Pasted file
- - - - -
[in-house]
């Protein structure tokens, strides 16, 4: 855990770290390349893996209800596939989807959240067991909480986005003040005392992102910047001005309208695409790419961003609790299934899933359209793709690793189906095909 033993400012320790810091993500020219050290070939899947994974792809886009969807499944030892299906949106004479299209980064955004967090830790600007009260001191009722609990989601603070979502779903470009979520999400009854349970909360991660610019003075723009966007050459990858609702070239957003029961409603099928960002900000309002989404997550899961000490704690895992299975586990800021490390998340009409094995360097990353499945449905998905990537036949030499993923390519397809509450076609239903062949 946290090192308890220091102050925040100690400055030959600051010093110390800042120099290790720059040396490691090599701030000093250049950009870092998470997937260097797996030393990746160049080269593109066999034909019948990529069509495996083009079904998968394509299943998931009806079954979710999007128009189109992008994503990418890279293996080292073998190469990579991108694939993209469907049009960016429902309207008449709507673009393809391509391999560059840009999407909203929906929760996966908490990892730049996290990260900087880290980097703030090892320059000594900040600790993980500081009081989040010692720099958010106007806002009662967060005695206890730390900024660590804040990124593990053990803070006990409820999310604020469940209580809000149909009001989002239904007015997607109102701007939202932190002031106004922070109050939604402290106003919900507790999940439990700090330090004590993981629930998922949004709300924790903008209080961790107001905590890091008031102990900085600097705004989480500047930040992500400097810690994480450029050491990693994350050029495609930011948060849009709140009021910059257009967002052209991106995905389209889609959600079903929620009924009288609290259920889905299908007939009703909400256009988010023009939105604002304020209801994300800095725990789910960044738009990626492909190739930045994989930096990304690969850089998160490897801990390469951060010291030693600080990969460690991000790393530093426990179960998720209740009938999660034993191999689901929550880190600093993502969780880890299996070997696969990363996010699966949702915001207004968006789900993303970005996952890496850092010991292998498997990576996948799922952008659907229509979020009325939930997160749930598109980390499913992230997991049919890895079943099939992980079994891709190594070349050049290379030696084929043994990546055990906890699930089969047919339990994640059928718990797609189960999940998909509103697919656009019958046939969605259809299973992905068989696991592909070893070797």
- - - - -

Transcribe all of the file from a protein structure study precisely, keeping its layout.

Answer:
[in-house]
């Protein structure tokens, strides 16, 4: 855990770290390349893996209800596939989807959240067991909480986005003040005392992102910047001005309208695409790419961003609790299934899933359209793709690793189906095909 033993400012320790810091993500020219050290070939899947994974792809886009969807499944030892299906949106004479299209980064955004967090830790600007009260001191009722609990989601603070979502779903470009979520999400009854349970909360991660610019003075723009966007050459990858609702070239957003029961409603099928960002900000309002989404997550899961000490704690895992299975586990800021490390998340009409094995360097990353499945449905998905990537036949030499993923390519397809509450076609239903062949 946290090192308890220091102050925040100690400055030959600051010093110390800042120099290790720059040396490691090599701030000093250049950009870092998470997937260097797996030393990746160049080269593109066999034909019948990529069509495996083009079904998968394509299943998931009806079954979710999007128009189109992008994503990418890279293996080292073998190469990579991108694939993209469907049009960016429902309207008449709507673009393809391509391999560059840009999407909203929906929760996966908490990892730049996290990260900087880290980097703030090892320059000594900040600790993980500081009081989040010692720099958010106007806002009662967060005695206890730390900024660590804040990124593990053990803070006990409820999310604020469940209580809000149909009001989002239904007015997607109102701007939202932190002031106004922070109050939604402290106003919900507790999940439990700090330090004590993981629930998922949004709300924790903008209080961790107001905590890091008031102990900085600097705004989480500047930040992500400097810690994480450029050491990693994350050029495609930011948060849009709140009021910059257009967002052209991106995905389209889609959600079903929620009924009288609290259920889905299908007939009703909400256009988010023009939105604002304020209801994300800095725990789910960044738009990626492909190739930045994989930096990304690969850089998160490897801990390469951060010291030693600080990969460690991000790393530093426990179960998720209740009938999660034993191999689901929550880190600093993502969780880890299996070997696969990363996010699966949702915001207004968006789900993303970005996952890496850092010991292998498997990576996948799922952008659907229509979020009325939930997160749930598109980390499913992230997991049919890895079943099939992980079994891709190594070349050049290379030696084929043994990546055990906890699930089969047919339990994640059928718990797609189960999940998909509103697919656009019958046939969605259809299973992905068989696991592909070893070797």